3 May 2005
Secretary-General Welcomes New Level of Understanding among UN, Israel, Jewish Communities Worldwide, in Remarks to International Delegation
NEW YORK, 2 May (UN Headquarters) -- Following are the United Nations Secretary-General Kofi Annans remarks to the International Delegation of Jewish Leadership in New York, 2 May:
I am happy that you are all here this afternoon, and it is a great pleasure for me to join you and to welcome you to the United Nations.
I would like to thank the American Jewish Committees Jacob Blaustein Institute and the United Nations Foundation for their role in making this conference possible.
Jews have been deeply involved in the United Nations since its founding. Yet rarely have so many Jewish community leaders from around the world -- as you said, 24 countries -- gathered here at this Headquarters.
I have said that I would like Jews, as you have heard from the Chairman, I would like Jews everywhere to feel that the United Nations is their home, too. Your presence here today takes us another significant step towards that goal.
This event also builds on other recent events to chart a new course for our relations.
Last June, the United Nations convened a very important seminar on anti-Semitism, to demonstrate our commitment to fighting a scourge that has shown alarming resurgence recently in certain regions of the world.
This past January, as you heard, the General Assembly also held an unprecedented session devoted to the Holocaust and invited a survivor of the Shoah to address the Assembly.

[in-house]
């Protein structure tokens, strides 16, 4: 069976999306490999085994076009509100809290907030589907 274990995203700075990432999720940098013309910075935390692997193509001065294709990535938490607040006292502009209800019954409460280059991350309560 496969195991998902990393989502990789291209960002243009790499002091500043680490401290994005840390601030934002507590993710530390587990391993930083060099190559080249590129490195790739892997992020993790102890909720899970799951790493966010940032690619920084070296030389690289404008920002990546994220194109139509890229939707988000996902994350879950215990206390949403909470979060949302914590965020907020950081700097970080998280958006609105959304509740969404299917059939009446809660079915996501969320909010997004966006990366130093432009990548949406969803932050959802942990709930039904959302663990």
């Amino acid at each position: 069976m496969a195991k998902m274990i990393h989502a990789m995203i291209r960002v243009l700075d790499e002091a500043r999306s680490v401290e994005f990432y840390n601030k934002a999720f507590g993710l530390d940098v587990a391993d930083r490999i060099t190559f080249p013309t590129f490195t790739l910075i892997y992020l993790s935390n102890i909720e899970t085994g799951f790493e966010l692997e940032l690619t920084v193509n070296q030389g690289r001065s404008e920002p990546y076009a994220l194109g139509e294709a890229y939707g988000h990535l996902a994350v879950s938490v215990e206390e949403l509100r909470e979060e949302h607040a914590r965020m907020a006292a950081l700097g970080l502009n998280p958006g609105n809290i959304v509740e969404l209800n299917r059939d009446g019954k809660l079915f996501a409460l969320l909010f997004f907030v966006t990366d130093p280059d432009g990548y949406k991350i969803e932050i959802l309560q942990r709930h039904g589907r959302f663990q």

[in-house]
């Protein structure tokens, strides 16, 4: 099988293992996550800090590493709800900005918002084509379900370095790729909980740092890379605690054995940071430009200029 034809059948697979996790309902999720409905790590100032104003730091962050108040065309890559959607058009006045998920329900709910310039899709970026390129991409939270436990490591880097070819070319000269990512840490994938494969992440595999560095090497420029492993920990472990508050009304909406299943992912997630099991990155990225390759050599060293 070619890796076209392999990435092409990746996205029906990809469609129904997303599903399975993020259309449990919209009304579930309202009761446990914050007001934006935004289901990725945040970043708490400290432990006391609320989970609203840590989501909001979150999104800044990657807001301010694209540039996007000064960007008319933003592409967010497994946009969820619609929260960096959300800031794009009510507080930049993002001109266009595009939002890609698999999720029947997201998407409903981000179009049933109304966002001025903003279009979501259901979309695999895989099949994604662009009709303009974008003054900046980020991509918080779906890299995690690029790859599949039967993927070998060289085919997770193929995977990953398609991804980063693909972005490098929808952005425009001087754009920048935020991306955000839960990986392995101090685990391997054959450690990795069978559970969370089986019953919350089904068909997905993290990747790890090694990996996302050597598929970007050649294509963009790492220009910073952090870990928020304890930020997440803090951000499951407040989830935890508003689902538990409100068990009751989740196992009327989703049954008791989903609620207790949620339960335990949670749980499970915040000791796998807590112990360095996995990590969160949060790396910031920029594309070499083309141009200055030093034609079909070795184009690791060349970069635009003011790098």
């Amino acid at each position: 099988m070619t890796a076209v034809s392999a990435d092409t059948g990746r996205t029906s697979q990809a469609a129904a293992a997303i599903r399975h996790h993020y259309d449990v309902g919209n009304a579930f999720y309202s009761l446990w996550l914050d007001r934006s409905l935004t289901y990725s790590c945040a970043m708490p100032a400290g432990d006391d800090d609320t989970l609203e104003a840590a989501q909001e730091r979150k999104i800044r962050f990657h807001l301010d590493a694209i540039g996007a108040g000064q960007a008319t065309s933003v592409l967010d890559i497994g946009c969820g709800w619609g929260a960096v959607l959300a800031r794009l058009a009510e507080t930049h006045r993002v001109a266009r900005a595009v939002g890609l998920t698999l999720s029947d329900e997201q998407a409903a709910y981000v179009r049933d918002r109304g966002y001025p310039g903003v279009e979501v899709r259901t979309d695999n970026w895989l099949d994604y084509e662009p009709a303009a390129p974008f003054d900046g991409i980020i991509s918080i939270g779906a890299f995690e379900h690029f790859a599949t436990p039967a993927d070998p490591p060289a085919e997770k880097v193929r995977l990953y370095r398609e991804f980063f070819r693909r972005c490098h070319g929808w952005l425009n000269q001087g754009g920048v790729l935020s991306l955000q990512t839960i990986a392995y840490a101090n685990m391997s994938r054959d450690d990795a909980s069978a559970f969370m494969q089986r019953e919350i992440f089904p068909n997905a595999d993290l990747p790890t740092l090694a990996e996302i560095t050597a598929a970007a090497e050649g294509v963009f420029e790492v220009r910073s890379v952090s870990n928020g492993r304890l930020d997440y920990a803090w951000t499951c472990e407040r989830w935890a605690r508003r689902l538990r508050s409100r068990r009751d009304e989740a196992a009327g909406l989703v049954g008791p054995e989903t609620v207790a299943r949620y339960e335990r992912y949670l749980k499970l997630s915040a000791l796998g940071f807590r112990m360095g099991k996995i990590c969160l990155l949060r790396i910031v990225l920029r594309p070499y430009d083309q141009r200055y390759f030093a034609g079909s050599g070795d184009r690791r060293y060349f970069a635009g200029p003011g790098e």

And just seven weeks ago, I was honoured to represent the United Nations at the inauguration of the new Yad Vashem Holocaust history museum in Jerusalem -- and I was happy to be with Dan there -- where I explained how the Holocaust profoundly shaped this Organizations mission.
Today the United Nations, the State of Israel and Jewish communities around the world have reached a new level of confidence and mutual understanding. Of course, there is still some distance to travel, and there are still and there will be, differences along the way. But the trend is unmistakable, and that is a welcome development indeed, and we should all be pleased about that.
I am especially glad that you have come to the United Nations at this time. Member States will hold a Summit in September to assess the progress in implementing the declaration of the Millennium Development Goals. They adopted that declaration at their Summit five years ago, and, given the serious global divisions of recent years, it was my feeling that this Summit must be much more than stock-taking -- stock-taking of what we have achieved since the Millennium Development Goals were adopted. I felt this was a moment of decision, and some of you may recall that several years ago when I spoke at the opening of the General Assembly, I said I felt the United Nations had reached a fork in the road, and that we needed to really reassess where we were and what we needed to do to adapt our Organization, and also to try and come up with a collective security arrangement that everyone will feel confident with, because I had a sense that the one we had had come under stress - this was after the Iraq war.